A critically endangered Indonesian crow — long feared extinct — has been rediscovered in its native habitat, scientists announced today.
The all-black Banggai Crow (Corvus unicolor), known to science only by two specimens described in 1900, was found again by Indonesian biologists on Peleng Island, off the east coast of Sulawesi, Indonesia, in 2007. Pamela Rasmussen, a Michigan State University zoologist verified the finding.
Rasmussen studied the two century-old specimens, housed at the American Museum of Natural History in New York, and compared them to the new specimens to make sure they were not just members of a different all-black subspecies of crow, the more common Slender-billed Crow (Corvus enca).
"The morphometric analysis I did shows that all four unicolor specimens are very similar to each other, and distinctly different from enca specimens. We also showed that the two taxa differ in eye color — an important feature in Corvus," Rasmussen said. "Not only did this confirm the identity of the new specimens but also the specific distinctness of Corvus unicolor, which has long been in doubt."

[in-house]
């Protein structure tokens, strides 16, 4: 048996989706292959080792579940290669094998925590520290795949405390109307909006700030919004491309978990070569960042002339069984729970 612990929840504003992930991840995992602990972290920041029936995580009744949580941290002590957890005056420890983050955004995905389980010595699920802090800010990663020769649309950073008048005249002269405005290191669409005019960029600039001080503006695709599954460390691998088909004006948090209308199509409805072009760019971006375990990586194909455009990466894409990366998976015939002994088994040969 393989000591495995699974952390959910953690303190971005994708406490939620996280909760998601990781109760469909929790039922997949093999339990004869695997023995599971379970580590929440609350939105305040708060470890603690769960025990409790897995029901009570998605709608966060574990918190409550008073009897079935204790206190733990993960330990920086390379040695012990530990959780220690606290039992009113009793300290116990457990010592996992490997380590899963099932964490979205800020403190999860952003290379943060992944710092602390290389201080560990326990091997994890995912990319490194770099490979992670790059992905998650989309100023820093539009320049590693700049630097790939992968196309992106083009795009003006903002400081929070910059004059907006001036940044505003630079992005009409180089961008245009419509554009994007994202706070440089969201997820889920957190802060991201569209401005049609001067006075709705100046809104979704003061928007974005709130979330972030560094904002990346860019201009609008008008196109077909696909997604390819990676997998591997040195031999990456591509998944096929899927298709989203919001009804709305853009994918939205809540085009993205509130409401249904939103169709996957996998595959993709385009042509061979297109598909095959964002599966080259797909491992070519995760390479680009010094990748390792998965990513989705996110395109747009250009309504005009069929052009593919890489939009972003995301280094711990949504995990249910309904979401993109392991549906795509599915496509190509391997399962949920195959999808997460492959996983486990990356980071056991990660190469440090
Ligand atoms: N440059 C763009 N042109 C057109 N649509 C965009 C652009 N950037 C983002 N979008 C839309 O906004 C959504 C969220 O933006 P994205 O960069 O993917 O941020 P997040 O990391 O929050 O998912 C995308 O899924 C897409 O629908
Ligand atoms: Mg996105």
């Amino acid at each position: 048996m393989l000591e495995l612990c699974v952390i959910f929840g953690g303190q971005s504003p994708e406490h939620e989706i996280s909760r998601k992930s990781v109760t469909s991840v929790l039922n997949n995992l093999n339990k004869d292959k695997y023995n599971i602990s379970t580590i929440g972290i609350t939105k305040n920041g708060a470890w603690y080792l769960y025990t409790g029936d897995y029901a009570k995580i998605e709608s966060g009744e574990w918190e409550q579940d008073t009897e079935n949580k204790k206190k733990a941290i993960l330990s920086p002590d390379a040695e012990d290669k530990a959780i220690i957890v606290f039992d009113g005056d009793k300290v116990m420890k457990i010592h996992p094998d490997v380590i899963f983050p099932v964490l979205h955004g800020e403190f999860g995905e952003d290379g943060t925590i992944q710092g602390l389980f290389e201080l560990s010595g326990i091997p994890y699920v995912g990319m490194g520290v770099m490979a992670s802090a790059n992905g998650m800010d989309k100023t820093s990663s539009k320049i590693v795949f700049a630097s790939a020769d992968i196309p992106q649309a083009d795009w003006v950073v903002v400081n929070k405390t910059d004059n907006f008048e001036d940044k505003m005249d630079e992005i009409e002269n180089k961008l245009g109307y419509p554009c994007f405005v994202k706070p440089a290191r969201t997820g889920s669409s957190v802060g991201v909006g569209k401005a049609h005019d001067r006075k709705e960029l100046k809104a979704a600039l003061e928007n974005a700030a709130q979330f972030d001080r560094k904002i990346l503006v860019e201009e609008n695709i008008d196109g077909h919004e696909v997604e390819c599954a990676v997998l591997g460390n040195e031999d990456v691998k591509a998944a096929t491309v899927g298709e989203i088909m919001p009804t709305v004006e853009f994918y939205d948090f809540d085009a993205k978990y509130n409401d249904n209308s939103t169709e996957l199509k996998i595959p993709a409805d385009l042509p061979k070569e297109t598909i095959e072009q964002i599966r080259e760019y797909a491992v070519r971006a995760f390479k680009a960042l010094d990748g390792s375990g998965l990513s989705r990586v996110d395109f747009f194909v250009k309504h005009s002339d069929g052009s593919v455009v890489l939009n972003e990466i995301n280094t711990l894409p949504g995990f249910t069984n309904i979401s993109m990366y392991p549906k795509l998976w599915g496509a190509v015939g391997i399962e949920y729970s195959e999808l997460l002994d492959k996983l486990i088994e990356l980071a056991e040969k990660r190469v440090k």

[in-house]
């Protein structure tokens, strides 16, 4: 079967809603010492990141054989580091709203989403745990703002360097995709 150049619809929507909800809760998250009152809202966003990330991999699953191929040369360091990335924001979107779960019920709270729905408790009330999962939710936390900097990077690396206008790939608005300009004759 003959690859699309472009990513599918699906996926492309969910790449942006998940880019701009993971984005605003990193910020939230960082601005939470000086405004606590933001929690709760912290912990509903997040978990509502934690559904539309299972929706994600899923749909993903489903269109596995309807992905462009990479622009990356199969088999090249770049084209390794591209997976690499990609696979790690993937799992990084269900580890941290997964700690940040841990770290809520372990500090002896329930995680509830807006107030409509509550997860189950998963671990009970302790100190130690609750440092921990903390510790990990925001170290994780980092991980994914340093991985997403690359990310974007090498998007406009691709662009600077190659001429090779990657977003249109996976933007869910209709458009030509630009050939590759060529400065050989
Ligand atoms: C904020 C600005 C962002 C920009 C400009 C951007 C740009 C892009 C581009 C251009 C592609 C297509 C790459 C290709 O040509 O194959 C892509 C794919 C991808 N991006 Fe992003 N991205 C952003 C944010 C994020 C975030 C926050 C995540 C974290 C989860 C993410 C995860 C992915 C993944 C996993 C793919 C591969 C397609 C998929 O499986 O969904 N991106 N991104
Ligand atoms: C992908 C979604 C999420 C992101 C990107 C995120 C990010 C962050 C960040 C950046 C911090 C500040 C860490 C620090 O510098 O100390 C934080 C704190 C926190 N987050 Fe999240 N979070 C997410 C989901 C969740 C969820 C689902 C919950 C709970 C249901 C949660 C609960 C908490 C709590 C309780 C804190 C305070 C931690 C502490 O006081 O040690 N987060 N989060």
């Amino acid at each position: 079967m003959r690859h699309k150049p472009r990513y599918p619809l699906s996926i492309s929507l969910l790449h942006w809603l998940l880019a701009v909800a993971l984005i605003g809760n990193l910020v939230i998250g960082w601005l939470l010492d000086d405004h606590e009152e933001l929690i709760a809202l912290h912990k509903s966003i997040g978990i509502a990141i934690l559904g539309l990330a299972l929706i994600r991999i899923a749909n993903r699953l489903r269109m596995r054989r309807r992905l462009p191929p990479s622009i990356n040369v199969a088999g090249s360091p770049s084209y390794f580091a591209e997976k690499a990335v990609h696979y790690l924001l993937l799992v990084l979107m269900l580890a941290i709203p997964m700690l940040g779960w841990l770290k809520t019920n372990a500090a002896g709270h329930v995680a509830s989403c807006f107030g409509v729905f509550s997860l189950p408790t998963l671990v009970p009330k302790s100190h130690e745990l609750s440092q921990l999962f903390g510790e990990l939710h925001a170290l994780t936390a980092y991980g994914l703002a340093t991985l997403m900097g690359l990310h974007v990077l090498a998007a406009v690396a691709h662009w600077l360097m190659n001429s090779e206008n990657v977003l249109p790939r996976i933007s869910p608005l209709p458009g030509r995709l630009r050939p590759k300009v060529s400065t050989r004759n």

The new specimens are now catalogued at the Museum Zoologicum Bogoriense on the Indonesian island of Java.
Since the specimens were gathered, other birdwatchers in the mountains of Peleng have photographed and recorded Banggai Crows, which Rasmussen said also confirms the distinctiveness of the species.
A photo of the Banggai Crow appears this week in the "Handbook of the Birds of the World."
Mochamad Indrawan of the University of Indonesia, who spearheaded the rediscovery, is now focusing on preserving the rare species, which is hunted by local residents. That includes making recommendations for protection of its forest habitat through sustainable agriculture methods and, perhaps, eco-tourism, to address the residents' livelihood needs.
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